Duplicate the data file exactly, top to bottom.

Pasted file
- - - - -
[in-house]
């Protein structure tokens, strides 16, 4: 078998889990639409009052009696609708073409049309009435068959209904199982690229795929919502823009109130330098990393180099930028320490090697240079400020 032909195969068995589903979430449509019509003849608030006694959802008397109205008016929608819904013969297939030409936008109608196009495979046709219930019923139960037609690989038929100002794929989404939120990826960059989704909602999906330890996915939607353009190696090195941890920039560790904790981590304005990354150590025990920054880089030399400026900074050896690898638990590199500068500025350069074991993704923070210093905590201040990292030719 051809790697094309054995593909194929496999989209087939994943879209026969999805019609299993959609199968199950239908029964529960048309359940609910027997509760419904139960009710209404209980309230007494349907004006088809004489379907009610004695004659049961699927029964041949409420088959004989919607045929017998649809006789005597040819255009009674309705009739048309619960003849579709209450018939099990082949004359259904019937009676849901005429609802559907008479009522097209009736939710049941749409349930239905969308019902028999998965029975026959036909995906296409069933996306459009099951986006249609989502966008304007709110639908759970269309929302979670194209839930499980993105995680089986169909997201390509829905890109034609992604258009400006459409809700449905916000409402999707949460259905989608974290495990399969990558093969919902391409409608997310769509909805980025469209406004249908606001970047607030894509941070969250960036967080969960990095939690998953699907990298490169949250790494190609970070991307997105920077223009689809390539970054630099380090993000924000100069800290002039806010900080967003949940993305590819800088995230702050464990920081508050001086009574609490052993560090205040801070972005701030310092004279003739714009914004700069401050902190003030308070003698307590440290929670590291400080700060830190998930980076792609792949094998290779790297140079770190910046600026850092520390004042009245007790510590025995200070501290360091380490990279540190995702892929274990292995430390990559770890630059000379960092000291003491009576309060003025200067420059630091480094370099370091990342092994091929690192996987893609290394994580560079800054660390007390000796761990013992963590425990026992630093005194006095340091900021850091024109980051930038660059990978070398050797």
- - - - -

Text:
[in-house]
């Protein structure tokens, strides 16, 4: 078998889990639409009052009696609708073409049309009435068959209904199982690229795929919502823009109130330098990393180099930028320490090697240079400020 032909195969068995589903979430449509019509003849608030006694959802008397109205008016929608819904013969297939030409936008109608196009495979046709219930019923139960037609690989038929100002794929989404939120990826960059989704909602999906330890996915939607353009190696090195941890920039560790904790981590304005990354150590025990920054880089030399400026900074050896690898638990590199500068500025350069074991993704923070210093905590201040990292030719 051809790697094309054995593909194929496999989209087939994943879209026969999805019609299993959609199968199950239908029964529960048309359940609910027997509760419904139960009710209404209980309230007494349907004006088809004489379907009610004695004659049961699927029964041949409420088959004989919607045929017998649809006789005597040819255009009674309705009739048309619960003849579709209450018939099990082949004359259904019937009676849901005429609802559907008479009522097209009736939710049941749409349930239905969308019902028999998965029975026959036909995906296409069933996306459009099951986006249609989502966008304007709110639908759970269309929302979670194209839930499980993105995680089986169909997201390509829905890109034609992604258009400006459409809700449905916000409402999707949460259905989608974290495990399969990558093969919902391409409608997310769509909805980025469209406004249908606001970047607030894509941070969250960036967080969960990095939690998953699907990298490169949250790494190609970070991307997105920077223009689809390539970054630099380090993000924000100069800290002039806010900080967003949940993305590819800088995230702050464990920081508050001086009574609490052993560090205040801070972005701030310092004279003739714009914004700069401050902190003030308070003698307590440290929670590291400080700060830190998930980076792609792949094998290779790297140079770190910046600026850092520390004042009245007790510590025995200070501290360091380490990279540190995702892929274990292995430390990559770890630059000379960092000291003491009576309060003025200067420059630091480094370099370091990342092994091929690192996987893609290394994580560079800054660390007390000796761990013992963590425990026992630093005194006095340091900021850091024109980051930038660059990978070398050797």